This is my first year filing taxes and I am currently self employed. I started the beginning of this year and I didn't do any quarterly tax payments due to being the first year. Should I file my whole years taxes as a Q4 payment that is due 1/15 before 12/31 so I can start fresh next year? I would really appreciate an answer thank you!
Yes you probably should send in an estimated payment if you know you have a Net Profit for the year.
Here are the blank estimate forms and instructions for federal. You need to go to your state's website to get theirs.
Or you can pay directly on the IRS website https://www.irs.gov/payments
Be sure to pick the right kind of payment and year.....2019 Estimate
The 1040ES quarterly estimates are due April 15, 2019, June 17, Sept 16 and Jan 15, 2020. Your state will also have their own estimate forms.
Some general info on self employment............
To report your self employment income you will fill out schedule C in your personal 1040 tax return and pay SE self employment Tax. You will need to use the Online Self Employed version or any Desktop program but the Desktop Home & Business version will have the most help.
For the future, There is also QuickBooks Self Employment bundle you can check out which includes one Turbo Tax Online Self Employed return....
You need to report all your income even if you don't get a 1099Misc. You use your own records. You are considered self employed and have to fill out a schedule C for business income. You use your own name, address and ssn or business name and EIN if you have one. You should say you use the Cash Accounting Method and all income is At Risk.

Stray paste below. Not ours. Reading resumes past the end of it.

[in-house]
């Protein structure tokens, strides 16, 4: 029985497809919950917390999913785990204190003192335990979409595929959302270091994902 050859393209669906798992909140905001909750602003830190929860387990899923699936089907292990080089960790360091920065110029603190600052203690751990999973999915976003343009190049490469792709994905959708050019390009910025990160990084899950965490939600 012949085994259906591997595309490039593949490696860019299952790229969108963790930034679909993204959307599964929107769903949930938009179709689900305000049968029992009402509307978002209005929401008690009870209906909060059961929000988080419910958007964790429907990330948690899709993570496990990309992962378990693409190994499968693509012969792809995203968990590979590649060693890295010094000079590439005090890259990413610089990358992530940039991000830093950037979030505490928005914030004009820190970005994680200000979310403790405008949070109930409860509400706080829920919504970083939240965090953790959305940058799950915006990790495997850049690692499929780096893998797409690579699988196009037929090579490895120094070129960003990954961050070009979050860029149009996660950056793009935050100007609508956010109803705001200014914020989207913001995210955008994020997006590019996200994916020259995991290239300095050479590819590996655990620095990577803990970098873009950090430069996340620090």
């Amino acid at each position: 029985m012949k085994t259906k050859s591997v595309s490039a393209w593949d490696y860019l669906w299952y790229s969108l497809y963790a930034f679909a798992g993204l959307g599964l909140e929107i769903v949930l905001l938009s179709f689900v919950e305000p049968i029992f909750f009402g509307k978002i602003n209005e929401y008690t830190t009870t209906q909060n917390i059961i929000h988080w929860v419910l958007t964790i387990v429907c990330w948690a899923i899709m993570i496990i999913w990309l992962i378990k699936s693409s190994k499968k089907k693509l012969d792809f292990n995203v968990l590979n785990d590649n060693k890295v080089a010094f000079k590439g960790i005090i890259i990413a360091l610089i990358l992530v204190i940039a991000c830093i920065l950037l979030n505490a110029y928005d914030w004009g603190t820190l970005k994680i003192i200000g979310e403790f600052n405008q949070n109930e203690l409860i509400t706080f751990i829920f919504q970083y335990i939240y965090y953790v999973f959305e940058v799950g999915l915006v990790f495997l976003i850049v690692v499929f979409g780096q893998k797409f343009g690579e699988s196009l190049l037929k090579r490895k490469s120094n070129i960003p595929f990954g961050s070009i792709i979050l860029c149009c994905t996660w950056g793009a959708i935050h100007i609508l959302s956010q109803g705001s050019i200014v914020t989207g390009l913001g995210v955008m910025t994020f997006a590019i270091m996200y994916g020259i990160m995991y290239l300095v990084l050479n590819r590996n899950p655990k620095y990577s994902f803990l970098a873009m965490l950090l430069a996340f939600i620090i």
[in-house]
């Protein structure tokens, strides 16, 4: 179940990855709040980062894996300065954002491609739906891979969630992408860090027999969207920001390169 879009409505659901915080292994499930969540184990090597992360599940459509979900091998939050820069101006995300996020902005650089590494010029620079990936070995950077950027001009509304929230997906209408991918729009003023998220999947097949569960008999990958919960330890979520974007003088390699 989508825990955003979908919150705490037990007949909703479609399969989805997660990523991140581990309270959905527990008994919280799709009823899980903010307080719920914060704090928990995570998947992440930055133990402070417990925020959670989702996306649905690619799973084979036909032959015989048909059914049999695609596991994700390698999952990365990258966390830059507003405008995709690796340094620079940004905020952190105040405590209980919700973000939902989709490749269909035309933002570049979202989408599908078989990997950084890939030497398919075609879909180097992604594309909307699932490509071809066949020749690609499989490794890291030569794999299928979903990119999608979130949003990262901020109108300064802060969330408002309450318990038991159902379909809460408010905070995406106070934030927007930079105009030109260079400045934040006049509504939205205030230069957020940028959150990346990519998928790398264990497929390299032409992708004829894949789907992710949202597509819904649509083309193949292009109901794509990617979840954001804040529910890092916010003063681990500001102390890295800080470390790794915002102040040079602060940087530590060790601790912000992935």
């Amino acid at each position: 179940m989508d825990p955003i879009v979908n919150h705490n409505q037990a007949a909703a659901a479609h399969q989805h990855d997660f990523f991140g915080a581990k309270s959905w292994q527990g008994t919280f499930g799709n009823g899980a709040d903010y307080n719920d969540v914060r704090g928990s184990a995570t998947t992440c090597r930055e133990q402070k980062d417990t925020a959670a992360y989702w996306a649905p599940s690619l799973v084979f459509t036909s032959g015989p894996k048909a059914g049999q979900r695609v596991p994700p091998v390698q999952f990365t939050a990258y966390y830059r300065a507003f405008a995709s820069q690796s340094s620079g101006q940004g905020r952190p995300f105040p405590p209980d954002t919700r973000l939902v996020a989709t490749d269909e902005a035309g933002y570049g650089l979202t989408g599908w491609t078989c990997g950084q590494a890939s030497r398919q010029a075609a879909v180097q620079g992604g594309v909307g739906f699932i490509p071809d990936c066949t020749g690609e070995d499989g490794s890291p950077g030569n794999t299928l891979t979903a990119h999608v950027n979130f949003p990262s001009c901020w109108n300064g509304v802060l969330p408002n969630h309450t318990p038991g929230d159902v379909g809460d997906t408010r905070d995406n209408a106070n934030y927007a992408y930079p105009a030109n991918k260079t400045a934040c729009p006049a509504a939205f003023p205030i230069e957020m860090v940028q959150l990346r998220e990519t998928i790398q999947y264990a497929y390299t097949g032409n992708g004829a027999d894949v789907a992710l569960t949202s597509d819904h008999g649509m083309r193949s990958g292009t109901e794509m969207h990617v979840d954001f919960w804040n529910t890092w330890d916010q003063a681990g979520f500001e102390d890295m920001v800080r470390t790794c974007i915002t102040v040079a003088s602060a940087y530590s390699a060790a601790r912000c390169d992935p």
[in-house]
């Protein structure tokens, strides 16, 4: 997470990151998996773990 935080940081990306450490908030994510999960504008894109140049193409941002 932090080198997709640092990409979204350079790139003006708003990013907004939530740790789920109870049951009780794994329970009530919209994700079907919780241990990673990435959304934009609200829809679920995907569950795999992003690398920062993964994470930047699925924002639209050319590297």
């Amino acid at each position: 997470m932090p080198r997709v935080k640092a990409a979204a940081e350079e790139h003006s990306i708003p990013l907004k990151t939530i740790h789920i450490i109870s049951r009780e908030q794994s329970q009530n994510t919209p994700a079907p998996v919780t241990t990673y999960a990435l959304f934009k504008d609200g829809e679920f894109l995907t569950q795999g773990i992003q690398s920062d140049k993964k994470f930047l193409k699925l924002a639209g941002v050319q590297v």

After it asks if you received any 1099Misc it will ask if you had any income not reported on a 1099Misc. You should be keeping your own records. Just go through the interview and answer the questions. Then you will enter your expenses.
Self Employment tax (Scheduled SE) is automatically generated if a person has $400 or more of net profit from self-employment. You pay 15.3% SE tax on 92.35% of your Net Profit greater than $400. The 15.3% self employed SE Tax is to pay both the employer part and employee part of Social Security and Medicare. So you get social security credit for it when you retire. You do get to take off the 50% ER portion of the SE tax as an adjustment on 1040 Schedule 1 line 27 (goes to 1040 line 7). The SE tax is already included in your tax due or reduced your refund. It is on the 1040 Schedule 4 line 57 (goes to 1040 line 14). The SE tax is in addition to your regular income tax on the net profit.
Here is some IRS reading material……
IRS information on Self Employment
Pulication 334, Tax Guide for Small Business
Publication 535 Business Expenses